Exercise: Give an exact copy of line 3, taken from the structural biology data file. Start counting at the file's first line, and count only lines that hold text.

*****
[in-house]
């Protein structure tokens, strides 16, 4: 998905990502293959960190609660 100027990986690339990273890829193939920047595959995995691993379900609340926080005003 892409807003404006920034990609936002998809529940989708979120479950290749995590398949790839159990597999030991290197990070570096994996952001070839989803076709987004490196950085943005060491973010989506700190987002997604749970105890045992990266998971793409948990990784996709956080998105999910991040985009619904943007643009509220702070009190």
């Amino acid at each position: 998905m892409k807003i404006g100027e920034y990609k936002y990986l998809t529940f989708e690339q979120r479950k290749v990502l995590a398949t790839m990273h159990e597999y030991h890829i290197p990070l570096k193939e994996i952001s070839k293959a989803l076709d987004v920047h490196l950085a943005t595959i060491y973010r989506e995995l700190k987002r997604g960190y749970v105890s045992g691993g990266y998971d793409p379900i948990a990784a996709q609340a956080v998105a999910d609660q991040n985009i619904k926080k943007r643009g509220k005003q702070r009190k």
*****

């Amino acid at each position: 998905m892409k807003i404006g100027e920034y990609k936002y990986l998809t529940f989708e690339q979120r479950k290749v990502l995590a398949t790839m990273h159990e597999y030991h890829i290197p990070l570096k193939e994996i952001s070839k293959a989803l076709d987004v920047h490196l950085a943005t595959i060491y973010r989506e995995l700190k987002r997604g960190y749970v105890s045992g691993g990266y998971d793409p379900i948990a990784a996709q609340a956080v998105a999910d609660q991040n985009i619904k926080k943007r643009g509220k005003q702070r009190k």